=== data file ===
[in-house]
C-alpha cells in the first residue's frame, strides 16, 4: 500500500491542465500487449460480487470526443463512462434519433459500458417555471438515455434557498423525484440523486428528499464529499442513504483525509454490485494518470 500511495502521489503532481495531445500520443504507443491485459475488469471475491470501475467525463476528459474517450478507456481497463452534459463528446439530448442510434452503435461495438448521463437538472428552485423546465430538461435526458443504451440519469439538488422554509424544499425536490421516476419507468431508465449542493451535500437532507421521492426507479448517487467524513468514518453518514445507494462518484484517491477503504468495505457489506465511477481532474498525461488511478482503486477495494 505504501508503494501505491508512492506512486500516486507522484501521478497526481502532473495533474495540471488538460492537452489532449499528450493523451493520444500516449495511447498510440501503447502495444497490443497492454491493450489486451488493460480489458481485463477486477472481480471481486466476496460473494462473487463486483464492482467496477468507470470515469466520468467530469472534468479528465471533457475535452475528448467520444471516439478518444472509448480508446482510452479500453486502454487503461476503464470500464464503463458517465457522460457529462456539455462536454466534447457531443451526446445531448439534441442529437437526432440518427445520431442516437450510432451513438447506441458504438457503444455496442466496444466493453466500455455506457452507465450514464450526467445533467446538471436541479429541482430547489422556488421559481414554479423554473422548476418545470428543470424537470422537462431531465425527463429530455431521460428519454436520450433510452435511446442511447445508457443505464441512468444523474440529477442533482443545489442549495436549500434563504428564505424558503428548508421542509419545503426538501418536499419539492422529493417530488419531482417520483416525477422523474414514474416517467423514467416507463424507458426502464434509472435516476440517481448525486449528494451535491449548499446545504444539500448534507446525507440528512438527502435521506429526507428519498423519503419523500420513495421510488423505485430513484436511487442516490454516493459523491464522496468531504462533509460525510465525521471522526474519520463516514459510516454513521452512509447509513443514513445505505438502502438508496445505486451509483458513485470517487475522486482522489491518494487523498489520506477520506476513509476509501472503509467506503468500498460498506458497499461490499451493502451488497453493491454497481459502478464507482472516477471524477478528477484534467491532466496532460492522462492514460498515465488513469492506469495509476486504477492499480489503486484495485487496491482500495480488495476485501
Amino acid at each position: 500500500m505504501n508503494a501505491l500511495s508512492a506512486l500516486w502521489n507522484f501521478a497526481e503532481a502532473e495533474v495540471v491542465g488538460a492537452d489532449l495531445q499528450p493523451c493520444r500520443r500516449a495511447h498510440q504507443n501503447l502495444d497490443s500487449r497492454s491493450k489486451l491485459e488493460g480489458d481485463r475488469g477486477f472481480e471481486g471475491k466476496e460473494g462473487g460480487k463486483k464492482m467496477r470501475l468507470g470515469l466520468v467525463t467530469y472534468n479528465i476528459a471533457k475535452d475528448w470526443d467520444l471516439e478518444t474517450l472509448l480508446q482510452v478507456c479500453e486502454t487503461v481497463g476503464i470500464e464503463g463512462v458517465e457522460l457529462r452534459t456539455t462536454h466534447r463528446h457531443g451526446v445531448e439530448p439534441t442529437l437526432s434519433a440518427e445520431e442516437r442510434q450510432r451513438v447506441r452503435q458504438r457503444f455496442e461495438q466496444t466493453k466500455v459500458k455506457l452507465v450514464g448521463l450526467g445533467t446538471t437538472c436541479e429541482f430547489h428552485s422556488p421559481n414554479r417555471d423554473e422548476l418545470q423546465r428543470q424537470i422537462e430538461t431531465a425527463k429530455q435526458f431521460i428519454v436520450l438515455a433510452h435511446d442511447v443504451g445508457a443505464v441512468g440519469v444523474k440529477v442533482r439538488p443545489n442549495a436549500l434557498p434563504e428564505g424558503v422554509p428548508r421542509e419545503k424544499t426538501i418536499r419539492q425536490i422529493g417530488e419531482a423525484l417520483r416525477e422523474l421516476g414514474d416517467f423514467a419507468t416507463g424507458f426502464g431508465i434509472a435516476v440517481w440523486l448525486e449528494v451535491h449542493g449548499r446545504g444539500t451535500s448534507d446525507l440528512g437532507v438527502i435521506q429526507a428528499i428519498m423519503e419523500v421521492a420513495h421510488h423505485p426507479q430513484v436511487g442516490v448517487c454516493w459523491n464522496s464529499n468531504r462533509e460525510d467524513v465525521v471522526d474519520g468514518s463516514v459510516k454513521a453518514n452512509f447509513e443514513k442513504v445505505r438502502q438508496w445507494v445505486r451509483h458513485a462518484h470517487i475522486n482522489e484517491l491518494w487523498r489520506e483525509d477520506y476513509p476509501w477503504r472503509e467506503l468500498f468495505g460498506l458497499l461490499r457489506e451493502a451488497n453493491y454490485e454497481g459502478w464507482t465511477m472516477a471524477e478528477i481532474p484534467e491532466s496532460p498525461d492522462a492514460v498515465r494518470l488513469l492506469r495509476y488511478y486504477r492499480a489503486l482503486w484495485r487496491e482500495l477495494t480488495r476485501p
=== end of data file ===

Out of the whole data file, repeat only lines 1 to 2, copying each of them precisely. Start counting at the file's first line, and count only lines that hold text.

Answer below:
[in-house]
C-alpha cells in the first residue's frame, strides 16, 4: 500500500491542465500487449460480487470526443463512462434519433459500458417555471438515455434557498423525484440523486428528499464529499442513504483525509454490485494518470 500511495502521489503532481495531445500520443504507443491485459475488469471475491470501475467525463476528459474517450478507456481497463452534459463528446439530448442510434452503435461495438448521463437538472428552485423546465430538461435526458443504451440519469439538488422554509424544499425536490421516476419507468431508465449542493451535500437532507421521492426507479448517487467524513468514518453518514445507494462518484484517491477503504468495505457489506465511477481532474498525461488511478482503486477495494 505504501508503494501505491508512492506512486500516486507522484501521478497526481502532473495533474495540471488538460492537452489532449499528450493523451493520444500516449495511447498510440501503447502495444497490443497492454491493450489486451488493460480489458481485463477486477472481480471481486466476496460473494462473487463486483464492482467496477468507470470515469466520468467530469472534468479528465471533457475535452475528448467520444471516439478518444472509448480508446482510452479500453486502454487503461476503464470500464464503463458517465457522460457529462456539455462536454466534447457531443451526446445531448439534441442529437437526432440518427445520431442516437450510432451513438447506441458504438457503444455496442466496444466493453466500455455506457452507465450514464450526467445533467446538471436541479429541482430547489422556488421559481414554479423554473422548476418545470428543470424537470422537462431531465425527463429530455431521460428519454436520450433510452435511446442511447445508457443505464441512468444523474440529477442533482443545489442549495436549500434563504428564505424558503428548508421542509419545503426538501418536499419539492422529493417530488419531482417520483416525477422523474414514474416517467423514467416507463424507458426502464434509472435516476440517481448525486449528494451535491449548499446545504444539500448534507446525507440528512438527502435521506429526507428519498423519503419523500420513495421510488423505485430513484436511487442516490454516493459523491464522496468531504462533509460525510465525521471522526474519520463516514459510516454513521452512509447509513443514513445505505438502502438508496445505486451509483458513485470517487475522486482522489491518494487523498489520506477520506476513509476509501472503509467506503468500498460498506458497499461490499451493502451488497453493491454497481459502478464507482472516477471524477478528477484534467491532466496532460492522462492514460498515465488513469492506469495509476486504477492499480489503486484495485487496491482500495480488495476485501